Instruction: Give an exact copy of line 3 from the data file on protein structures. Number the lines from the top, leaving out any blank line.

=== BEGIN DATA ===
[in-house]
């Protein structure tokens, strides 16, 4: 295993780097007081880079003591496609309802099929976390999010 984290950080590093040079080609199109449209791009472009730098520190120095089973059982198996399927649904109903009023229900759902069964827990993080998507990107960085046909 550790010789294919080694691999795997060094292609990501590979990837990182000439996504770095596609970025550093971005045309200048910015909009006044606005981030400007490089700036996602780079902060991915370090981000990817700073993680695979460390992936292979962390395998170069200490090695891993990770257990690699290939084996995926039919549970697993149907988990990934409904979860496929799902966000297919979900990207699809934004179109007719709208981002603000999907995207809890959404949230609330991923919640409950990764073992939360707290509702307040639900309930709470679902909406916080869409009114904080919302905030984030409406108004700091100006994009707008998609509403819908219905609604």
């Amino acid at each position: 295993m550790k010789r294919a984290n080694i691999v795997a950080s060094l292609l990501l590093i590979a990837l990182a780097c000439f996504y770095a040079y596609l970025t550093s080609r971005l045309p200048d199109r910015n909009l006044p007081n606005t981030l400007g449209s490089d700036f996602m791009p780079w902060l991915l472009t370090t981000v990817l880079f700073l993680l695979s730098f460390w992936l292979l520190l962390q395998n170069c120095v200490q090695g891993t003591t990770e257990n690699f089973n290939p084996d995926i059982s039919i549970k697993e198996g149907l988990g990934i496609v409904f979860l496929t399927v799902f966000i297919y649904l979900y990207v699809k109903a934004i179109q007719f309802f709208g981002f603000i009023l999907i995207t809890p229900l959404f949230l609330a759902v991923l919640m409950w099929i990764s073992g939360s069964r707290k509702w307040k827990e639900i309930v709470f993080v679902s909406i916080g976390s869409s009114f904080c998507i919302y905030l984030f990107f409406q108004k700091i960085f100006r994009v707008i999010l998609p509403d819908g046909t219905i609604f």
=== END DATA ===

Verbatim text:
């Amino acid at each position: 295993m550790k010789r294919a984290n080694i691999v795997a950080s060094l292609l990501l590093i590979a990837l990182a780097c000439f996504y770095a040079y596609l970025t550093s080609r971005l045309p200048d199109r910015n909009l006044p007081n606005t981030l400007g449209s490089d700036f996602m791009p780079w902060l991915l472009t370090t981000v990817l880079f700073l993680l695979s730098f460390w992936l292979l520190l962390q395998n170069c120095v200490q090695g891993t003591t990770e257990n690699f089973n290939p084996d995926i059982s039919i549970k697993e198996g149907l988990g990934i496609v409904f979860l496929t399927v799902f966000i297919y649904l979900y990207v699809k109903a934004i179109q007719f309802f709208g981002f603000i009023l999907i995207t809890p229900l959404f949230l609330a759902v991923l919640m409950w099929i990764s073992g939360s069964r707290k509702w307040k827990e639900i309930v709470f993080v679902s909406i916080g976390s869409s009114f904080c998507i919302y905030l984030f990107f409406q108004k700091i960085f100006r994009v707008i999010l998609p509403d819908g046909t219905i609604f």